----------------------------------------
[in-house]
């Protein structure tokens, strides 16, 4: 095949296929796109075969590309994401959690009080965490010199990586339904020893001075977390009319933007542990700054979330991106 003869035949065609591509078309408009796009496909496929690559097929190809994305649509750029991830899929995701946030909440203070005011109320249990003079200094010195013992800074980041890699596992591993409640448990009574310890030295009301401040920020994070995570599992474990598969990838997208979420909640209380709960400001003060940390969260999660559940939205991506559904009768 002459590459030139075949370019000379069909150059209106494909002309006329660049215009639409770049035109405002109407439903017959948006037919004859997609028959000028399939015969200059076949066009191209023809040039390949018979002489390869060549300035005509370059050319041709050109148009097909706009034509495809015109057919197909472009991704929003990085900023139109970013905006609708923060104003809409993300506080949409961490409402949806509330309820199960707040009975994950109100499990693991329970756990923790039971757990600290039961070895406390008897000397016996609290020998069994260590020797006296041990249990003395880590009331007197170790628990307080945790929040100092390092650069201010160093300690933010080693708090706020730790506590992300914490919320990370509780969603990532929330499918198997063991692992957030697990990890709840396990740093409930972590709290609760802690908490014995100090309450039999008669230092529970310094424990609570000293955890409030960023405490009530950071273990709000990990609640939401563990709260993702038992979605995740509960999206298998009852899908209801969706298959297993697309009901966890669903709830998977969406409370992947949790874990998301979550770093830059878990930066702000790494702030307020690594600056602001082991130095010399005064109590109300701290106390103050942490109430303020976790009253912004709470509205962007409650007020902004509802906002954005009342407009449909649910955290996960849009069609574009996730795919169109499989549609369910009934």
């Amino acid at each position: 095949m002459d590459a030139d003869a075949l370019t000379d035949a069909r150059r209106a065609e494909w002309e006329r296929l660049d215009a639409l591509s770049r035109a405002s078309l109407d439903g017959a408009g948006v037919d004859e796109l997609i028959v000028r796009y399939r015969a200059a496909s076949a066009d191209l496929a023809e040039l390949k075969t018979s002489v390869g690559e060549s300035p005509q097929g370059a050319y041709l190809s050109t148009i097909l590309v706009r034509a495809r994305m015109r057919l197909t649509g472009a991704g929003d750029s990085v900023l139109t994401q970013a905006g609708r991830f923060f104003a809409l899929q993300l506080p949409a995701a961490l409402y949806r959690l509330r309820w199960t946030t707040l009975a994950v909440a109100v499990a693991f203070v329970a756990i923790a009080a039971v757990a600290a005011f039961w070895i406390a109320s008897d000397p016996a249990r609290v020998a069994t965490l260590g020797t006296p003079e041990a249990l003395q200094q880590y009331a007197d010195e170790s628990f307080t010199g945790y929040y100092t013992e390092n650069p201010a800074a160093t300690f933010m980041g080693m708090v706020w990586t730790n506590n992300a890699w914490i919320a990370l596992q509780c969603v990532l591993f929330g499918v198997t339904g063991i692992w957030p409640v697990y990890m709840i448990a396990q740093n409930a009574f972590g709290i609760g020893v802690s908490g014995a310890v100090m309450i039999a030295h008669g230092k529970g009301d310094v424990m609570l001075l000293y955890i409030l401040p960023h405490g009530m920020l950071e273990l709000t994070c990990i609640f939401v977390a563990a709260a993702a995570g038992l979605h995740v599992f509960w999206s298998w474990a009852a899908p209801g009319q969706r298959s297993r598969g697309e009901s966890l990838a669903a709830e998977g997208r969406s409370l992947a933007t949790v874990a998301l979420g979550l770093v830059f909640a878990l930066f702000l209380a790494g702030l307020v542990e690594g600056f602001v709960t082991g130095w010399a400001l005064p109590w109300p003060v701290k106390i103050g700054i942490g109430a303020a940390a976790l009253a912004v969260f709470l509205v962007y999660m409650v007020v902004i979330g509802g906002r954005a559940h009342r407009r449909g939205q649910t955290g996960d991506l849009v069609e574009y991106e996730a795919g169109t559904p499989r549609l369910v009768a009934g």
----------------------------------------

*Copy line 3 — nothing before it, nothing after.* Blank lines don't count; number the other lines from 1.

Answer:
């Amino acid at each position: 095949m002459d590459a030139d003869a075949l370019t000379d035949a069909r150059r209106a065609e494909w002309e006329r296929l660049d215009a639409l591509s770049r035109a405002s078309l109407d439903g017959a408009g948006v037919d004859e796109l997609i028959v000028r796009y399939r015969a200059a496909s076949a066009d191209l496929a023809e040039l390949k075969t018979s002489v390869g690559e060549s300035p005509q097929g370059a050319y041709l190809s050109t148009i097909l590309v706009r034509a495809r994305m015109r057919l197909t649509g472009a991704g929003d750029s990085v900023l139109t994401q970013a905006g609708r991830f923060f104003a809409l899929q993300l506080p949409a995701a961490l409402y949806r959690l509330r309820w199960t946030t707040l009975a994950v909440a109100v499990a693991f203070v329970a756990i923790a009080a039971v757990a600290a005011f039961w070895i406390a109320s008897d000397p016996a249990r609290v020998a069994t965490l260590g020797t006296p003079e041990a249990l003395q200094q880590y009331a007197d010195e170790s628990f307080t010199g945790y929040y100092t013992e390092n650069p201010a800074a160093t300690f933010m980041g080693m708090v706020w990586t730790n506590n992300a890699w914490i919320a990370l596992q509780c969603v990532l591993f929330g499918v198997t339904g063991i692992w957030p409640v697990y990890m709840i448990a396990q740093n409930a009574f972590g709290i609760g020893v802690s908490g014995a310890v100090m309450i039999a030295h008669g230092k529970g009301d310094v424990m609570l001075l000293y955890i409030l401040p960023h405490g009530m920020l950071e273990l709000t994070c990990i609640f939401v977390a563990a709260a993702a995570g038992l979605h995740v599992f509960w999206s298998w474990a009852a899908p209801g009319q969706r298959s297993r598969g697309e009901s966890l990838a669903a709830e998977g997208r969406s409370l992947a933007t949790v874990a998301l979420g979550l770093v830059f909640a878990l930066f702000l209380a790494g702030l307020v542990e690594g600056f602001v709960t082991g130095w010399a400001l005064p109590w109300p003060v701290k106390i103050g700054i942490g109430a303020a940390a976790l009253a912004v969260f709470l509205v962007y999660m409650v007020v902004i979330g509802g906002r954005a559940h009342r407009r449909g939205q649910t955290g996960d991506l849009v069609e574009y991106e996730a795919g169109t559904p499989r549609l369910v009768a009934g």